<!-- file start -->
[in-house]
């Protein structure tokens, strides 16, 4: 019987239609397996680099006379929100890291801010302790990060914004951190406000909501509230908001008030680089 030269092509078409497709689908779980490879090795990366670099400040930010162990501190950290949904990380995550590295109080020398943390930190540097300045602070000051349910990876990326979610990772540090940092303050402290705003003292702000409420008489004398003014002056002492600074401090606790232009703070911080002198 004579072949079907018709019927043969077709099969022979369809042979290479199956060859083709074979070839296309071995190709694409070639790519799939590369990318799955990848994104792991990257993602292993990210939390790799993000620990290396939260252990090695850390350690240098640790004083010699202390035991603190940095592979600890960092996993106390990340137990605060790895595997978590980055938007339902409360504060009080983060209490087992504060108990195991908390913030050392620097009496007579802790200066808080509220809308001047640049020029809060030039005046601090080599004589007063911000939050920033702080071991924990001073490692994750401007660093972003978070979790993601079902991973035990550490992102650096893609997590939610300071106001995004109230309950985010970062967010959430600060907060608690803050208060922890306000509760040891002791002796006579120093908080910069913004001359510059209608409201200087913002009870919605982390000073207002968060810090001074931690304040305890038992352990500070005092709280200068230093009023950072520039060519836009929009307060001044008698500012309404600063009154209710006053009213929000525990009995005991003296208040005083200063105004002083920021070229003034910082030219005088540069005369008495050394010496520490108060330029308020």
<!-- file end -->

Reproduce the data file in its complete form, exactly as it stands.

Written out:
[in-house]
């Protein structure tokens, strides 16, 4: 019987239609397996680099006379929100890291801010302790990060914004951190406000909501509230908001008030680089 030269092509078409497709689908779980490879090795990366670099400040930010162990501190950290949904990380995550590295109080020398943390930190540097300045602070000051349910990876990326979610990772540090940092303050402290705003003292702000409420008489004398003014002056002492600074401090606790232009703070911080002198 004579072949079907018709019927043969077709099969022979369809042979290479199956060859083709074979070839296309071995190709694409070639790519799939590369990318799955990848994104792991990257993602292993990210939390790799993000620990290396939260252990090695850390350690240098640790004083010699202390035991603190940095592979600890960092996993106390990340137990605060790895595997978590980055938007339902409360504060009080983060209490087992504060108990195991908390913030050392620097009496007579802790200066808080509220809308001047640049020029809060030039005046601090080599004589007063911000939050920033702080071991924990001073490692994750401007660093972003978070979790993601079902991973035990550490992102650096893609997590939610300071106001995004109230309950985010970062967010959430600060907060608690803050208060922890306000509760040891002791002796006579120093908080910069913004001359510059209608409201200087913002009870919605982390000073207002968060810090001074931690304040305890038992352990500070005092709280200068230093009023950072520039060519836009929009307060001044008698500012309404600063009154209710006053009213929000525990009995005991003296208040005083200063105004002083920021070229003034910082030219005088540069005369008495050394010496520490108060330029308020």